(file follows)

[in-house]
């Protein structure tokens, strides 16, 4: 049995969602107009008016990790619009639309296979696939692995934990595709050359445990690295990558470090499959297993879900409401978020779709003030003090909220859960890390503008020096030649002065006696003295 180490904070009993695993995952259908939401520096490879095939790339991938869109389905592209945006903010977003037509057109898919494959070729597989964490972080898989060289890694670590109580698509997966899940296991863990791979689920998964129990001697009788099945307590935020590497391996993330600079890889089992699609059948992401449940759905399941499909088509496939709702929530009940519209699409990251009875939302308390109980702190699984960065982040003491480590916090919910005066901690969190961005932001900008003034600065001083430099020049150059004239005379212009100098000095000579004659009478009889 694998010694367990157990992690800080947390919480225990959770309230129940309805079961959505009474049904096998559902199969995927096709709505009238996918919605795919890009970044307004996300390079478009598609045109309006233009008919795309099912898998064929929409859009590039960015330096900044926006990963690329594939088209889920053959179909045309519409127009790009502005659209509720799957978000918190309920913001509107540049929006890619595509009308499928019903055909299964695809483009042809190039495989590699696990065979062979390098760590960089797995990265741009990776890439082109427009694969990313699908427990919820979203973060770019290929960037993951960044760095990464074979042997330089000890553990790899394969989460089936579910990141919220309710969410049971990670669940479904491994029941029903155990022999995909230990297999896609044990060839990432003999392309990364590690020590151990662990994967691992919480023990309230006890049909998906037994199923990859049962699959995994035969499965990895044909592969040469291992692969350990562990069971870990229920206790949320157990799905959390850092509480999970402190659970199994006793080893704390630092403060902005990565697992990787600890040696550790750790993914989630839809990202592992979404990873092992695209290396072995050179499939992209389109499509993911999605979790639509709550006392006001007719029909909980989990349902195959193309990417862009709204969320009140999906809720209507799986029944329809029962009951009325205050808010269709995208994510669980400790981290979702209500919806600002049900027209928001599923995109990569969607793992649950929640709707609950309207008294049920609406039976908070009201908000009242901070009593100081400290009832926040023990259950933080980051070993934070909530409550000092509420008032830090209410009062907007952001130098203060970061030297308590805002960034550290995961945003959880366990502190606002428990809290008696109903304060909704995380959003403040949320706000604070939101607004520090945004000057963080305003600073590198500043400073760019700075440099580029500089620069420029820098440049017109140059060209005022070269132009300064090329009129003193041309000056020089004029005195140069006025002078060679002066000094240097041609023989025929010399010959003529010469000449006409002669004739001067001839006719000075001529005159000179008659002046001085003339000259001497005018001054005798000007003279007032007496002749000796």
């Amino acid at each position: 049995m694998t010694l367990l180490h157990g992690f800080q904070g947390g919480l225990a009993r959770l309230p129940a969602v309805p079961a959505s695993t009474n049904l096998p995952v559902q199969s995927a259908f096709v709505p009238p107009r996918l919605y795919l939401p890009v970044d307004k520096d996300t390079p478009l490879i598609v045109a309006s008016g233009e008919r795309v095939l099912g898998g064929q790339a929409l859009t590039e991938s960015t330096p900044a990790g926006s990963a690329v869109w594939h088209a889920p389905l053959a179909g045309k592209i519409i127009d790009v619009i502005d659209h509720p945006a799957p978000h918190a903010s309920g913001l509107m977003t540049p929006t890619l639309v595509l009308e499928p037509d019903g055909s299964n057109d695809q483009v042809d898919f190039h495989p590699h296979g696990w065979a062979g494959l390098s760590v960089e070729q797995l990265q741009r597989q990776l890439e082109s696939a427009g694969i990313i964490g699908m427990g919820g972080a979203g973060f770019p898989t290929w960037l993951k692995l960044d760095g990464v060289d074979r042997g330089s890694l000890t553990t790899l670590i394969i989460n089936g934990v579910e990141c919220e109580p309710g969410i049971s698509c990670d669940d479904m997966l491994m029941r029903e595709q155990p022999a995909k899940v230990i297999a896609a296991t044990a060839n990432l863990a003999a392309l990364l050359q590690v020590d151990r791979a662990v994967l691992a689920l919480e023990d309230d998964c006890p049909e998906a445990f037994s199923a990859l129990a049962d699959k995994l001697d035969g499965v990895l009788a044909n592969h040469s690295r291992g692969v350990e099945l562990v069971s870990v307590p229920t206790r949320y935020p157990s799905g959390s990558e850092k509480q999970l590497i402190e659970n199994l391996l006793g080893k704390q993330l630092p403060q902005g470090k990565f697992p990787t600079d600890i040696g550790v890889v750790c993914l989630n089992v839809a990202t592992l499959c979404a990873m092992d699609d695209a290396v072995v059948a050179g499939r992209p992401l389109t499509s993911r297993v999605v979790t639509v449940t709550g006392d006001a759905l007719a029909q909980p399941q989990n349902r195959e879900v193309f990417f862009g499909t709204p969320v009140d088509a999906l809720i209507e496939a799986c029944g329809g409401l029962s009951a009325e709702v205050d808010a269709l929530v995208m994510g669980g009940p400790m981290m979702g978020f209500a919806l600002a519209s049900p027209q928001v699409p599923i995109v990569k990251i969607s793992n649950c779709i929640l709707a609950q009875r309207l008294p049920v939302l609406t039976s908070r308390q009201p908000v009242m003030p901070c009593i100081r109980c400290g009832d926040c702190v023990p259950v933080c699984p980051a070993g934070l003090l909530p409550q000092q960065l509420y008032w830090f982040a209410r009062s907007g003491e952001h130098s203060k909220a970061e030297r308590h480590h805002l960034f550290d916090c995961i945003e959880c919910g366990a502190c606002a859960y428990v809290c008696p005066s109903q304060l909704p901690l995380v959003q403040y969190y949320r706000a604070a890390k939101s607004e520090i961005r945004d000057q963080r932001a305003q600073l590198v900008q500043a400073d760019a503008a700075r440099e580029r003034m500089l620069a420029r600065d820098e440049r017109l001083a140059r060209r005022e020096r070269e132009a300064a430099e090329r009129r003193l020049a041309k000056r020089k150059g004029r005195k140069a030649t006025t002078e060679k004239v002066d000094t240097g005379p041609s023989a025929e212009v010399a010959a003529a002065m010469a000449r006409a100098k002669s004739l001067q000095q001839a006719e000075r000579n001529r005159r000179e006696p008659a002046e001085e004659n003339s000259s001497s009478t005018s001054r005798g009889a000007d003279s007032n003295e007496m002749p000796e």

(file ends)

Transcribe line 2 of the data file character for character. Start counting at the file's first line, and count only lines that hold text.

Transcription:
């Protein structure tokens, strides 16, 4: 049995969602107009008016990790619009639309296979696939692995934990595709050359445990690295990558470090499959297993879900409401978020779709003030003090909220859960890390503008020096030649002065006696003295 180490904070009993695993995952259908939401520096490879095939790339991938869109389905592209945006903010977003037509057109898919494959070729597989964490972080898989060289890694670590109580698509997966899940296991863990791979689920998964129990001697009788099945307590935020590497391996993330600079890889089992699609059948992401449940759905399941499909088509496939709702929530009940519209699409990251009875939302308390109980702190699984960065982040003491480590916090919910005066901690969190961005932001900008003034600065001083430099020049150059004239005379212009100098000095000579004659009478009889 694998010694367990157990992690800080947390919480225990959770309230129940309805079961959505009474049904096998559902199969995927096709709505009238996918919605795919890009970044307004996300390079478009598609045109309006233009008919795309099912898998064929929409859009590039960015330096900044926006990963690329594939088209889920053959179909045309519409127009790009502005659209509720799957978000918190309920913001509107540049929006890619595509009308499928019903055909299964695809483009042809190039495989590699696990065979062979390098760590960089797995990265741009990776890439082109427009694969990313699908427990919820979203973060770019290929960037993951960044760095990464074979042997330089000890553990790899394969989460089936579910990141919220309710969410049971990670669940479904491994029941029903155990022999995909230990297999896609044990060839990432003999392309990364590690020590151990662990994967691992919480023990309230006890049909998906037994199923990859049962699959995994035969499965990895044909592969040469291992692969350990562990069971870990229920206790949320157990799905959390850092509480999970402190659970199994006793080893704390630092403060902005990565697992990787600890040696550790750790993914989630839809990202592992979404990873092992695209290396072995050179499939992209389109499509993911999605979790639509709550006392006001007719029909909980989990349902195959193309990417862009709204969320009140999906809720209507799986029944329809029962009951009325205050808010269709995208994510669980400790981290979702209500919806600002049900027209928001599923995109990569969607793992649950929640709707609950309207008294049920609406039976908070009201908000009242901070009593100081400290009832926040023990259950933080980051070993934070909530409550000092509420008032830090209410009062907007952001130098203060970061030297308590805002960034550290995961945003959880366990502190606002428990809290008696109903304060909704995380959003403040949320706000604070939101607004520090945004000057963080305003600073590198500043400073760019700075440099580029500089620069420029820098440049017109140059060209005022070269132009300064090329009129003193041309000056020089004029005195140069006025002078060679002066000094240097041609023989025929010399010959003529010469000449006409002669004739001067001839006719000075001529005159000179008659002046001085003339000259001497005018001054005798000007003279007032007496002749000796």